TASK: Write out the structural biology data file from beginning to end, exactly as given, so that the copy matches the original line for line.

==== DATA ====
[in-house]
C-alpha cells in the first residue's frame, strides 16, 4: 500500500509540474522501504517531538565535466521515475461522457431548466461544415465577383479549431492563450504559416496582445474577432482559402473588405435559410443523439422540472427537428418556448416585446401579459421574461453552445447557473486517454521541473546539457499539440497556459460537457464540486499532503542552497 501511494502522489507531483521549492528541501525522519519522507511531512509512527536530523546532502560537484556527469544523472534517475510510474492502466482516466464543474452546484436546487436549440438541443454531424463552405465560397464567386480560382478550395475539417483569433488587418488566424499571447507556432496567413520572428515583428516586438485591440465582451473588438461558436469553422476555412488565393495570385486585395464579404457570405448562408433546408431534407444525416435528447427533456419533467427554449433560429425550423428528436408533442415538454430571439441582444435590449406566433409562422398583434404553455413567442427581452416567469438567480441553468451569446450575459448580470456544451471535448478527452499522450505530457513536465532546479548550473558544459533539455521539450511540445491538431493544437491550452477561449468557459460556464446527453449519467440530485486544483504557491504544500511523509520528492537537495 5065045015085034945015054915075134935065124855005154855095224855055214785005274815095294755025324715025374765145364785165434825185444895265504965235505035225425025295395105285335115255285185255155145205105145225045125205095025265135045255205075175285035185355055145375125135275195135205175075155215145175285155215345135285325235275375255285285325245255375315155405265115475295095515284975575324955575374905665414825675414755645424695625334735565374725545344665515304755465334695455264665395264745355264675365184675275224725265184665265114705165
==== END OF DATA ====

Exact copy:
[in-house]
C-alpha cells in the first residue's frame, strides 16, 4: 500500500509540474522501504517531538565535466521515475461522457431548466461544415465577383479549431492563450504559416496582445474577432482559402473588405435559410443523439422540472427537428418556448416585446401579459421574461453552445447557473486517454521541473546539457499539440497556459460537457464540486499532503542552497 501511494502522489507531483521549492528541501525522519519522507511531512509512527536530523546532502560537484556527469544523472534517475510510474492502466482516466464543474452546484436546487436549440438541443454531424463552405465560397464567386480560382478550395475539417483569433488587418488566424499571447507556432496567413520572428515583428516586438485591440465582451473588438461558436469553422476555412488565393495570385486585395464579404457570405448562408433546408431534407444525416435528447427533456419533467427554449433560429425550423428528436408533442415538454430571439441582444435590449406566433409562422398583434404553455413567442427581452416567469438567480441553468451569446450575459448580470456544451471535448478527452499522450505530457513536465532546479548550473558544459533539455521539450511540445491538431493544437491550452477561449468557459460556464446527453449519467440530485486544483504557491504544500511523509520528492537537495 5065045015085034945015054915075134935065124855005154855095224855055214785005274815095294755025324715025374765145364785165434825185444895265504965235505035225425025295395105285335115255285185255155145205105145225045125205095025265135045255205075175285035185355055145375125135275195135205175075155215145175285155215345135285325235275375255285285325245255375315155405265115475295095515284975575324955575374905665414825675414755645424695625334735565374725545344665515304755465334695455264665395264745355264675365184675275224725265184665265114705165